Scott Fraser will customise his trousers a little more, but they're not cheap even if your over here. I wish I'd got a pair when they were about £100 cheaper. I know people who really rate these and do dance in them too?
     
  17. Edward

    Edward Bartender

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    I'd have suggested SJC too. Not cheap, but the quality is excellent, and I am aware that a number of hardcore dancers are already wearing Simon's stuff.

    Definitely worth a look. For something a little cheaper, also try Darcyclothing.com - their generic 'mid 20th century' cut works well for a 40s look imo. They mostly do cotton rathe than wool, though designed to look more like wool. A lighter drape good for dancing in, breathable, but not too light - they don't make the mistake of so many places which do "repro" for the non-vintage enthusiast where they get the cuts right but the cloth is far too light and hangs wrong. A cloth that will hold its shape becomes particularly important with wider trousers.

    My issue with Bronson is more width than length.... they stop at a 36w, which I'll never be again. WPG and other military repro is a good shout. I've found a lot of great military trews over the years that really work well for a civilian look. It *does* put a certain limit on you for the colour palette (the Axis forces didn't help, some very nice cuts and colours, but far too much of tendency to put buckles and straps at the ankles!) That said, it's not hard to pick up a basic pair of US Army tan cotton chinos and set about them with a Dylon in almost any colour....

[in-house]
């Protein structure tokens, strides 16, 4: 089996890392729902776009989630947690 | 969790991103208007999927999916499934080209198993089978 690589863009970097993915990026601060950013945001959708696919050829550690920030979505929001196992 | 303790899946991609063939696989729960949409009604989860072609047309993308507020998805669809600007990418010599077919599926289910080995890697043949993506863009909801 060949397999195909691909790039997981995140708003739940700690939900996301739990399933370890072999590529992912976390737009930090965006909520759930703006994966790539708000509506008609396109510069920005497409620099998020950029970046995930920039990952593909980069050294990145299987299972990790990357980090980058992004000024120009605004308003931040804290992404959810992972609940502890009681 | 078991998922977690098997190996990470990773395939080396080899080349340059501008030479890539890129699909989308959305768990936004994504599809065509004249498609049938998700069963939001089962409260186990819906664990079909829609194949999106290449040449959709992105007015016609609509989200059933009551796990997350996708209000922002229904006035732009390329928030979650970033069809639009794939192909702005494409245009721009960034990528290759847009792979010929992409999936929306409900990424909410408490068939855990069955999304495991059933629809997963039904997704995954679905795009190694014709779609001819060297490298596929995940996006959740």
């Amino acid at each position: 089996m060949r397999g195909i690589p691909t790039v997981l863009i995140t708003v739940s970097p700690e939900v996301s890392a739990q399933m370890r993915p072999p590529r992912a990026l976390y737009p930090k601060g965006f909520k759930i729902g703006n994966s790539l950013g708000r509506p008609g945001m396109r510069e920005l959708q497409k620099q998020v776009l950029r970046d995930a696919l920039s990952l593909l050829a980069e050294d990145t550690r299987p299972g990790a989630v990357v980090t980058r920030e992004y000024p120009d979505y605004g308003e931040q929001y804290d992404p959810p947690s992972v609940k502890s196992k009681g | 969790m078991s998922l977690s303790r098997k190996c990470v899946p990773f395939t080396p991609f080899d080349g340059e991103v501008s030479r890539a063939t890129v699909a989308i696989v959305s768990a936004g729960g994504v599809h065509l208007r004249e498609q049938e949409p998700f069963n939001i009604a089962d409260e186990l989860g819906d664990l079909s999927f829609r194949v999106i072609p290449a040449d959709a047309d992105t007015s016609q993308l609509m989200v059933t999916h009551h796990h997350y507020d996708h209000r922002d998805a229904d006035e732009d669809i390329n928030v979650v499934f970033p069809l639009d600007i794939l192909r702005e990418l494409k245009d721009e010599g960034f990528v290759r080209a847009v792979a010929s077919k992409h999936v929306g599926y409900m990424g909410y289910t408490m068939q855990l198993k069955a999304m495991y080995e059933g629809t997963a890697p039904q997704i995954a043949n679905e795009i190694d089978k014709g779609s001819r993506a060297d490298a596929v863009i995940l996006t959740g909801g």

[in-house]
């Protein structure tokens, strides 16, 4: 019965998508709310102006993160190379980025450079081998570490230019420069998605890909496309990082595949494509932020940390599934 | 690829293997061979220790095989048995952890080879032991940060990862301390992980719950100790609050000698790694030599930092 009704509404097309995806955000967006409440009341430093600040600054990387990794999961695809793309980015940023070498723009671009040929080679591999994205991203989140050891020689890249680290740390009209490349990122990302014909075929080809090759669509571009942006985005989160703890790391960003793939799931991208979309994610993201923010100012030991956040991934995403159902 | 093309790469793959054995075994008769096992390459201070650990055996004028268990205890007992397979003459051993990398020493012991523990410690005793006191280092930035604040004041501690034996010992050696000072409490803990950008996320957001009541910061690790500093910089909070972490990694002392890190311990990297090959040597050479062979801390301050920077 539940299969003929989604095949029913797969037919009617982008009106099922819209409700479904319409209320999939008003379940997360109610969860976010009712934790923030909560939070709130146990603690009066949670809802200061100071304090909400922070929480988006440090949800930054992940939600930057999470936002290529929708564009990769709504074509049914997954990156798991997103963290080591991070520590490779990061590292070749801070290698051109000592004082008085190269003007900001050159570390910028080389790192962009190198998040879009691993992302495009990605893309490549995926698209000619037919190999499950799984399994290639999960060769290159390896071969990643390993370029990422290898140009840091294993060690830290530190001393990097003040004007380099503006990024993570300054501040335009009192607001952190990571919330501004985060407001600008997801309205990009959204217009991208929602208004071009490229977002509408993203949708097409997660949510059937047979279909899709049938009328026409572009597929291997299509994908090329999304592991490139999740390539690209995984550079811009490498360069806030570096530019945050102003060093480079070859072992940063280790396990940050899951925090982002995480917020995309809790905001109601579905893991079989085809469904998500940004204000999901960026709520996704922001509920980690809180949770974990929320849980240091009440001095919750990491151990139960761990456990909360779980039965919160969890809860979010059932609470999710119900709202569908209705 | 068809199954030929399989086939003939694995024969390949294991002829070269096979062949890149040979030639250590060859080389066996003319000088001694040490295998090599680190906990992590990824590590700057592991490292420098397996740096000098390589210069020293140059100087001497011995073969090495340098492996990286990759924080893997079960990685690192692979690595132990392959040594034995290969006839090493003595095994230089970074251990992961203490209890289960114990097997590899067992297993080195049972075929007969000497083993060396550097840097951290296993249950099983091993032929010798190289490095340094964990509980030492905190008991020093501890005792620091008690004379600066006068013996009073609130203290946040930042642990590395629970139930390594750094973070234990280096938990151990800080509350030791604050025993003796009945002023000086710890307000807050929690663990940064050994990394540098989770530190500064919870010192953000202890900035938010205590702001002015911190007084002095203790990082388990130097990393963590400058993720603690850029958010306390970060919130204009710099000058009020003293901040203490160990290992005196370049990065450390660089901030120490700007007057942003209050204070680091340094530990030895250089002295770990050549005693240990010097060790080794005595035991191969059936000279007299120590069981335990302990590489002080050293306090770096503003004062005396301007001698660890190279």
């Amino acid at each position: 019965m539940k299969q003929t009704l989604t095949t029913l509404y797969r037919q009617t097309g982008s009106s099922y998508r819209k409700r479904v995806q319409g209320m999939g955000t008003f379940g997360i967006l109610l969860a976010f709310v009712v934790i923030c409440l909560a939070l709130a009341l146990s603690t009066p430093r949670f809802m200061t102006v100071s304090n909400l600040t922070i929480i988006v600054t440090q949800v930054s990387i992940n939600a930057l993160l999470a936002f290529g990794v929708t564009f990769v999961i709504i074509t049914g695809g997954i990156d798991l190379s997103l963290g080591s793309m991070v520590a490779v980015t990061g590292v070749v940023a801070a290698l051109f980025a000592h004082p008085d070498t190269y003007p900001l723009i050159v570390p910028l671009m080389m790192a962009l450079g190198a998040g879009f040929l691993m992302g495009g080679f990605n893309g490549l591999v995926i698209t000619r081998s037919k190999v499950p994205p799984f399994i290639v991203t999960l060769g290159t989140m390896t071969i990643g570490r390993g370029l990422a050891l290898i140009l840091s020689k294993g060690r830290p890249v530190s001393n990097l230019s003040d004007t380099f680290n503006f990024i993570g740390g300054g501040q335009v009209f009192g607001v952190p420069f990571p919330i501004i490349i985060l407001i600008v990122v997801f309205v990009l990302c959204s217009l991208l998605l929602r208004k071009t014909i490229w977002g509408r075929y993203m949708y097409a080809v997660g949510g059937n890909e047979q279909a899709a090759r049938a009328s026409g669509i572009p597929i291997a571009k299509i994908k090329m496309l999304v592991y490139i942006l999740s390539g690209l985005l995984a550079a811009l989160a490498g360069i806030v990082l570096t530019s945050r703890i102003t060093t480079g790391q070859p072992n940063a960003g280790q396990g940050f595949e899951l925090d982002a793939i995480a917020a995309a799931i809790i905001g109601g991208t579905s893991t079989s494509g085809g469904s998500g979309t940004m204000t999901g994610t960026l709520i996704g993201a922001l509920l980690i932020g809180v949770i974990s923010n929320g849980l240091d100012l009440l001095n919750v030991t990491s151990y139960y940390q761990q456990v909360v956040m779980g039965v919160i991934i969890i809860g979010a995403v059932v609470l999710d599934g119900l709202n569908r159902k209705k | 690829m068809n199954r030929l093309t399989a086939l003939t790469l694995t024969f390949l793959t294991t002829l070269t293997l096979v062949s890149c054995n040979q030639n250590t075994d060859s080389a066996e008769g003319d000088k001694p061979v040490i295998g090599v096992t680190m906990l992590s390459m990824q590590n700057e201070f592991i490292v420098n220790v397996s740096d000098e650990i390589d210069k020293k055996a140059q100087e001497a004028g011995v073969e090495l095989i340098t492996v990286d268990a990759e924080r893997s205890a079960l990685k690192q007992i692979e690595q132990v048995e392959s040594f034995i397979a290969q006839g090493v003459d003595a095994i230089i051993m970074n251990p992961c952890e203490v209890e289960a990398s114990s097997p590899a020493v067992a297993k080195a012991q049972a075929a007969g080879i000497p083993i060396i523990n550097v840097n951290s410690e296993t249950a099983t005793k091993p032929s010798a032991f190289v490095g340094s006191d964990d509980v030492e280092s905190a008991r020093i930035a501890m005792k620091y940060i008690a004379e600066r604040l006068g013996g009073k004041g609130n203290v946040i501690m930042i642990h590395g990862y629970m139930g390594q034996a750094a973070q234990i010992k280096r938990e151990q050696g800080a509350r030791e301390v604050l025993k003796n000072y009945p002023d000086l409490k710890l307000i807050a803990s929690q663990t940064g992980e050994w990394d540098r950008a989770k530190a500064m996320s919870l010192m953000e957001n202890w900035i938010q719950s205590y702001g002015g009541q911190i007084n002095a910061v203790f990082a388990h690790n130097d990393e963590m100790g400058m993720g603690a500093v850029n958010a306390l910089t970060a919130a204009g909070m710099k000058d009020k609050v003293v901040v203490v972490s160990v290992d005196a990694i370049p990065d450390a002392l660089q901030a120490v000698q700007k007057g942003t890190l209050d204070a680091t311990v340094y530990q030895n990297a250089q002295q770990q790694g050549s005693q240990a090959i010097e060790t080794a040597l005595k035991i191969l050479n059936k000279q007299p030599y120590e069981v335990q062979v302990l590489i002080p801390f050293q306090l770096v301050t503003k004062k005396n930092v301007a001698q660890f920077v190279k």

Another option is Aero's CC41 trousers. Those are simply gorgeous - the tweeds might be too heavy for you, but the cotton drills will be superb. Made to a CC41 wartime pattern, but - copying the original pair they used for patterning - they have cuffs. (Cuffs were theoretically banned in Britain in wartime in order to save cloth, but it was not unknown for a compliant tailor to be persuaded to put an incorrect inside leg measurement on paper so that there was enough cloth in the trews to create a cuff.)

    They do some nice stuff. Early on, it was all poly-wool blend which many folks don't care for, but I gather they have significantly improved the materials since them. They seem to ave come al ong way with the patterns too, I like what I see on the website.